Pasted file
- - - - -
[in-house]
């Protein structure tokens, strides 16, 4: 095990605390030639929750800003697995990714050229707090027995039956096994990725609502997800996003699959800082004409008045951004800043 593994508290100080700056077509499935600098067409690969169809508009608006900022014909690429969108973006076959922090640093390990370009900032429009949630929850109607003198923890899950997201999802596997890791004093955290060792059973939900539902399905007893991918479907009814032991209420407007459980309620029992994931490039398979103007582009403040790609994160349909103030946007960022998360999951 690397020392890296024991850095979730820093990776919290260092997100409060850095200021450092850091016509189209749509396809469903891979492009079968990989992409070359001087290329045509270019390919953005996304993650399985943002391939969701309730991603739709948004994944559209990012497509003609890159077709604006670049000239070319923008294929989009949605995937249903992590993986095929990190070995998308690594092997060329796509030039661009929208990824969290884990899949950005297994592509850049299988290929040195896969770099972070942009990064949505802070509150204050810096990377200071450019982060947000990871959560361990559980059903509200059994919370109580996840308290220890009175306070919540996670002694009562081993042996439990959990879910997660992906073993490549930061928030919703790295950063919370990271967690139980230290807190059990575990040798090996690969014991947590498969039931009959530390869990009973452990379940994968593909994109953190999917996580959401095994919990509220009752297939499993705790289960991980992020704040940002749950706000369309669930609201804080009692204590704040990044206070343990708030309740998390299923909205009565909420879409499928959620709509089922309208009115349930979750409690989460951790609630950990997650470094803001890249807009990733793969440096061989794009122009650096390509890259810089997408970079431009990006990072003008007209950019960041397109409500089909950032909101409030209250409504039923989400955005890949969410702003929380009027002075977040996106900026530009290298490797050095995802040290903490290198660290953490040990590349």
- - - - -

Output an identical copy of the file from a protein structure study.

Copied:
[in-house]
């Protein structure tokens, strides 16, 4: 095990605390030639929750800003697995990714050229707090027995039956096994990725609502997800996003699959800082004409008045951004800043 593994508290100080700056077509499935600098067409690969169809508009608006900022014909690429969108973006076959922090640093390990370009900032429009949630929850109607003198923890899950997201999802596997890791004093955290060792059973939900539902399905007893991918479907009814032991209420407007459980309620029992994931490039398979103007582009403040790609994160349909103030946007960022998360999951 690397020392890296024991850095979730820093990776919290260092997100409060850095200021450092850091016509189209749509396809469903891979492009079968990989992409070359001087290329045509270019390919953005996304993650399985943002391939969701309730991603739709948004994944559209990012497509003609890159077709604006670049000239070319923008294929989009949605995937249903992590993986095929990190070995998308690594092997060329796509030039661009929208990824969290884990899949950005297994592509850049299988290929040195896969770099972070942009990064949505802070509150204050810096990377200071450019982060947000990871959560361990559980059903509200059994919370109580996840308290220890009175306070919540996670002694009562081993042996439990959990879910997660992906073993490549930061928030919703790295950063919370990271967690139980230290807190059990575990040798090996690969014991947590498969039931009959530390869990009973452990379940994968593909994109953190999917996580959401095994919990509220009752297939499993705790289960991980992020704040940002749950706000369309669930609201804080009692204590704040990044206070343990708030309740998390299923909205009565909420879409499928959620709509089922309208009115349930979750409690989460951790609630950990997650470094803001890249807009990733793969440096061989794009122009650096390509890259810089997408970079431009990006990072003008007209950019960041397109409500089909950032909101409030209250409504039923989400955005890949969410702003929380009027002075977040996106900026530009290298490797050095995802040290903490290198660290953490040990590349």